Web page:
T-30 Days To Our First Event

· 1151 words · 6 minute read

What we used to pull off WorkOS’s first event in less 30 days

Events in the time of Covid-19 are different. No more are the large rooms, free food, and the anxiety of “Am I going to the right place” after wandering through a corporate office for several minutes because you misheard the directions, took a left at the 3rd intersection instead of a right and are now completely lost.

Bird looking at a map confused

Me, trying to navigate through big tech offices

When it came to the first event for WorkOS, a lot was on the line - we knew this event was the stepping stone for opening the door to more regular events, so it needed to go exceptionally well. There were grand ideas of what we wanted to do, but in the end of the day, one principal held true that allowed us to pull off our first event without a single problem to handle or fire to fight: KISS (keep it simple, silly).

The Ideation 🔗

By talking with other event coordinators and members of the developer relations community, I learned that their events had low turn out rates: 30-50% attendance of people who registered. They found that due to COVID, employees weren’t being given the time to attend full day events across multiple days, and how easy it was to simply forget / skip an event. Instead of having to travel to a location, now you can attend an event from your living room, and it takes just a couple of click throughs to register. It’s a simple event in your calendar - it’s easy to skip. We had a couple of iterations of what the event would look like before we settled on the final arrangement.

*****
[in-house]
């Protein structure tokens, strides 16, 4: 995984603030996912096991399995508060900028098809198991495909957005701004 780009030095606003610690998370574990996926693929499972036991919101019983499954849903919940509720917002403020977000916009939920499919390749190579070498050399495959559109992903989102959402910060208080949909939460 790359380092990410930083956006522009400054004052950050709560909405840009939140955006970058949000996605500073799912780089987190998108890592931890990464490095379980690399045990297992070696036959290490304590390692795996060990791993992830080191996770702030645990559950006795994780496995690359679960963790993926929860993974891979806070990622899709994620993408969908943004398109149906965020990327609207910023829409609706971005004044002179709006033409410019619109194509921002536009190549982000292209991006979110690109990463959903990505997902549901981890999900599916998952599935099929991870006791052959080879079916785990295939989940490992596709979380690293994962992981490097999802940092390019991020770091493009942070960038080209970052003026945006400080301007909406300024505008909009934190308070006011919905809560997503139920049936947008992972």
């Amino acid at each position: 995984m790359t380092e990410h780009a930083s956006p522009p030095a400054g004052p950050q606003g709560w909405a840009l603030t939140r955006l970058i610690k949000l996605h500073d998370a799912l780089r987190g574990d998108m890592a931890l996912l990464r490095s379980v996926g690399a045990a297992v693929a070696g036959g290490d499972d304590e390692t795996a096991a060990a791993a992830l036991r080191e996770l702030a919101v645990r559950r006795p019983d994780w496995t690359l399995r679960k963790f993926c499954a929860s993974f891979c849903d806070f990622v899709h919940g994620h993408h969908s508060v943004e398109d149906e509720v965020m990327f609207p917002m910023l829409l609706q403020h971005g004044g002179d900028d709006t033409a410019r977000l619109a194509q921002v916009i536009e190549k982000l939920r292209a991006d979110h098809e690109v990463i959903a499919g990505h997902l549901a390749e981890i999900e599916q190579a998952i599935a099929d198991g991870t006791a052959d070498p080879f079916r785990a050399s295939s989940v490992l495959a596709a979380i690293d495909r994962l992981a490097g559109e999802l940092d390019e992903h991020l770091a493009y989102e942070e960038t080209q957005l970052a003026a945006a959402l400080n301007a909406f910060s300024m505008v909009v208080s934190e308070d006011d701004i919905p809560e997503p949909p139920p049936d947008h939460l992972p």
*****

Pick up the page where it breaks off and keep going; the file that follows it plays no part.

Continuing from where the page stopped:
At first, the event was to look something like an all day event: an hourlong keynote, parallel informational sessions (ran at least twice), live coding, live integration workshops, and then a large PR event. We were looking into using software like Hopin to host, along with cross streaming on to Twitch while utilizing OBS. However, as the date of the event came closer, the idea morphed and changed into something simpler.

clown face and live coding

I’m not saying don’t live code, it just wasn’t for us - for now

For hosting the event, we looked into a lot of tech options - creating picture in picture presentations using mmhmm, creating looms to prerecord demos, OBS for video formatting, and even online conference software like Hopin to host the entire event. What we found most effective was using none of that - KISS.

What Worked 🔗

First came the announcement and marketing. Figuring out our channels across which we can do publicity for the event was key: it wasn’t just the job of the marketing team. Every team member was asked to publish about the event across communities and channels they are actively involved in, for authentic growth and interest. In addition, we utilized Twitter and LinkedIn marketing, by sponsoring our event announcement posts.

To handle signups, we used zmURL. The easy-to-use setup, clean design, and well though out product features made it perfect, and being able to customize the event URL was a lovely touch. Using zmURL also means, yes, we did use Zoom to hold the actual event - specifically, we used Zoom Webinars.

Slides were designed in Google Slides, with support from our design team who created custom graphics for the event. Instead of live coding, we utilized simple code samples and demos. To generate code snippets, we use used this slides code highlighter with the following theme: